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Do children always bring happiness? Poll finds many parents end up lonely and isolated

A new survay has revealed parenthood leaves many feeling lonly and isolated. Picture: FarmVeld/Getty Images/iStockphoto

A new survay has revealed parenthood leaves many feeling lonly and isolated. Picture: FarmVeld/Getty Images/iStockphoto

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Parenthood leaves many mothers and fathers feeling lonely or “cut off” from family and friends, according to a poll.

As well as feeling isolated themselves, many parents worry that their children are suffering from loneliness, it suggests.

Action for Children, which commissioned the survey, said that loneliness can have a “devastating impact” on children and families.

The poll questioned around 2,000 UK parents, with nearly one in four (24.3pc) say being lonely is a problem for them, with a further 27.6pc saying it has been a problem in the past.

And one in four (25.1pc) said they have often felt cut off from friends and other support since becoming a parent for the first time, with 8.9pc saying they always feel this way.

One mother, Haley Minns, 34, from Hunstanton, said that becoming a parent was a totally different experience to what she expected.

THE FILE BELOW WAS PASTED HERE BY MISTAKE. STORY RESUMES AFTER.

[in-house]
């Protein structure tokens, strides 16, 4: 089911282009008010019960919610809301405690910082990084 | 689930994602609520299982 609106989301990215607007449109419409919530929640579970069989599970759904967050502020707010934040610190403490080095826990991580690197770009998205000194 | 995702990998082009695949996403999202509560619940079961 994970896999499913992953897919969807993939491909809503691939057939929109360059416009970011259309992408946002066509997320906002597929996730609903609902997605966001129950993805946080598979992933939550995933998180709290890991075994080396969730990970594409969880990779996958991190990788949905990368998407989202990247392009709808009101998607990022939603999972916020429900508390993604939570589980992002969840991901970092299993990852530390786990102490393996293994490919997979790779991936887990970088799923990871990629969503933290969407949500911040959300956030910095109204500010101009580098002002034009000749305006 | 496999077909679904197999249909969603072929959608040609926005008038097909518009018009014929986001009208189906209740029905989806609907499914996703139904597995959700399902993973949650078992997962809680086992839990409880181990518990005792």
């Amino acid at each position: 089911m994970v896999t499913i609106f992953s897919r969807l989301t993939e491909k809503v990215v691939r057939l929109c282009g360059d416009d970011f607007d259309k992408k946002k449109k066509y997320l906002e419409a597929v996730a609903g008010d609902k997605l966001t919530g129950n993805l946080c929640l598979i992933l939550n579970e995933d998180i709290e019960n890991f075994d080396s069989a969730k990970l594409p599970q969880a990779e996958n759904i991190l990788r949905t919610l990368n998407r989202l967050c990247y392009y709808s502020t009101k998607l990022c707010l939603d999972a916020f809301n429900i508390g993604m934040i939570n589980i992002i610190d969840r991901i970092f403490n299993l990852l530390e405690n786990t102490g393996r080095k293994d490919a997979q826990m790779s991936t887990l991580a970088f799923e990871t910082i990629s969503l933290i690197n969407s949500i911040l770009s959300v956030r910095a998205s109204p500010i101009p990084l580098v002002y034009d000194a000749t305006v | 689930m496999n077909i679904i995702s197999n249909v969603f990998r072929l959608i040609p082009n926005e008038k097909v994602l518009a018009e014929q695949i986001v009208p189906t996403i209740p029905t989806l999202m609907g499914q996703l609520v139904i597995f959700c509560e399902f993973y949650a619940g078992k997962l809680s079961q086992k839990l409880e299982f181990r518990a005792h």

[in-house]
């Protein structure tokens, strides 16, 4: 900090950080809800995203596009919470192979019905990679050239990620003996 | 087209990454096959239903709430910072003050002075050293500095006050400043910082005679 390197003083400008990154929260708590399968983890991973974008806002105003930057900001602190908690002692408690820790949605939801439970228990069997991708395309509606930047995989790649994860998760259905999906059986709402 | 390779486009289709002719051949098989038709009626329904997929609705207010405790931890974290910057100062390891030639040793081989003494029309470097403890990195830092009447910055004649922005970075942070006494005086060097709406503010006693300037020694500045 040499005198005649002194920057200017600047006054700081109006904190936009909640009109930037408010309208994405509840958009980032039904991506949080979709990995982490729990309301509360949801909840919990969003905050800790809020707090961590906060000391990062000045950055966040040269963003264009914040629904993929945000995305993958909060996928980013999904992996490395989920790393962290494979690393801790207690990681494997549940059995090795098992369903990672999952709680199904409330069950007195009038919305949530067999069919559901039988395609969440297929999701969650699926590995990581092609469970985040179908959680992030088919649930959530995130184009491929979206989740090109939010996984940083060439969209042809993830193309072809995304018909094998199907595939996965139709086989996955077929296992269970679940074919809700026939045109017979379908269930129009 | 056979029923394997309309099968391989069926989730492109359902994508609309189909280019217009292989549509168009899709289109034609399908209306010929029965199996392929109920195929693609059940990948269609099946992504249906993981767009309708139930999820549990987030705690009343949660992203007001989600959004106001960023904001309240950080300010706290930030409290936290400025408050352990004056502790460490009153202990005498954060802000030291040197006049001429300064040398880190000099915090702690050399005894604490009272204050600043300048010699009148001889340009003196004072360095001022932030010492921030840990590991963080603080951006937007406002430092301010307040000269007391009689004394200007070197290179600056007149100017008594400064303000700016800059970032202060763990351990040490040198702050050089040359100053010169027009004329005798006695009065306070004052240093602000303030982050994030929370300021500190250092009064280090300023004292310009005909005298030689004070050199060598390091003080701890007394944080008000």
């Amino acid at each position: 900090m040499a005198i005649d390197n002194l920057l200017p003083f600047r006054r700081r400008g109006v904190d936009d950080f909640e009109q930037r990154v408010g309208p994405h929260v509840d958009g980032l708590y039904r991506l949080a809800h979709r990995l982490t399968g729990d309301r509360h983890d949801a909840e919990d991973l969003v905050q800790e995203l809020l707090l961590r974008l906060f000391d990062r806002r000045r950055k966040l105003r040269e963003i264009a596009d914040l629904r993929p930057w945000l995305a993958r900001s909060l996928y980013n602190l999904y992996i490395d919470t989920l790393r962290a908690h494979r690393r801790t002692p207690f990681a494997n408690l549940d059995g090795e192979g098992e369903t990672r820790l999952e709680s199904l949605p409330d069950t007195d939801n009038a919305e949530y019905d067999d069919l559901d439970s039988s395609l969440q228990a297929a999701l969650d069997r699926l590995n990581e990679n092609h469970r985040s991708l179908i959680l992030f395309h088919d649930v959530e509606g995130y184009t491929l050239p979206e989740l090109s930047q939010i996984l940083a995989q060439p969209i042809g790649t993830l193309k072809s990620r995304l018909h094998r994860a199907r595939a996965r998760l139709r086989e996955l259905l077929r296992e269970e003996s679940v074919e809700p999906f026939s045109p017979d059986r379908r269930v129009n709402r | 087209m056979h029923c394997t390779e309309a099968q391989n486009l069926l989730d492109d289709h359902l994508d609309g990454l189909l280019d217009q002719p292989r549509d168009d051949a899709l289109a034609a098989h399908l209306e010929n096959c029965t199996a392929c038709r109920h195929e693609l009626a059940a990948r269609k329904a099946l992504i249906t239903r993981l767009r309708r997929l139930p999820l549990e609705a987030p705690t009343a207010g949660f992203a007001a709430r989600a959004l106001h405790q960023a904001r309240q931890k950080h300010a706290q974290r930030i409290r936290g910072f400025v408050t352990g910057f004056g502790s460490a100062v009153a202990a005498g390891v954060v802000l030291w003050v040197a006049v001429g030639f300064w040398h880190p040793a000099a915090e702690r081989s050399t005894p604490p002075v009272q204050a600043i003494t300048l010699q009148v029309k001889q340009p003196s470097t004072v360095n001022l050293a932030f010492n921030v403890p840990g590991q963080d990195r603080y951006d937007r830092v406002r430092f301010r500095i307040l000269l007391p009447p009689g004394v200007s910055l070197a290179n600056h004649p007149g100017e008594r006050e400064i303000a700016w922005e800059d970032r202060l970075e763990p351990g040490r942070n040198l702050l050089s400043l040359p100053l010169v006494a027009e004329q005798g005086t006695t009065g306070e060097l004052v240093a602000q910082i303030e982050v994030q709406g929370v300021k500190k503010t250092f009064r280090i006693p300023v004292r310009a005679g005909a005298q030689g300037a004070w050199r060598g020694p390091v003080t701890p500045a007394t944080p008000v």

She said: “I’d thought I would be at my happiest, but actually it was so hard. I couldn’t get out the house because I was so anxious.

“All my friends had babies at the same time, but to me, it felt like they were all doing better than me and I just shut myself off.”

Around one in five (20.5pc) of those polled admitted that they have felt lonely in the last week, with around one in six (17.3pc) saying they have experienced this in the last month.

More than two in five (43.8pc) say they sometimes worry that their children are lonely, with a further 16.4pc saying they often worry about this.

The survey was conducted to mark the launch of the charity’s month-long partnership with the Jo Cox Commission on loneliness.

Sir Tony Hawkhead, Action for Children chief, said: “From a toddler who seldom meets people because of their mother’s anxiety, to a young man in his 20s afraid to leave his room in a homeless hostel, we know from our services across the UK the devastating impact loneliness can have on the lives of children, young people and families.

“Now is the time to raise the volume on this issue and ensure much-needed research, funding and support is put in place. Whilst part of the solution lies with funders and policy makers, there is a role for every one of us in addressing this epidemic in our communities.”

The Survation poll questioned 2,087 UK parents between September 8-15.

This newspaper has an ongoing Mental Health Watch campaign to raise awareness and tackle the stigma around mental health.

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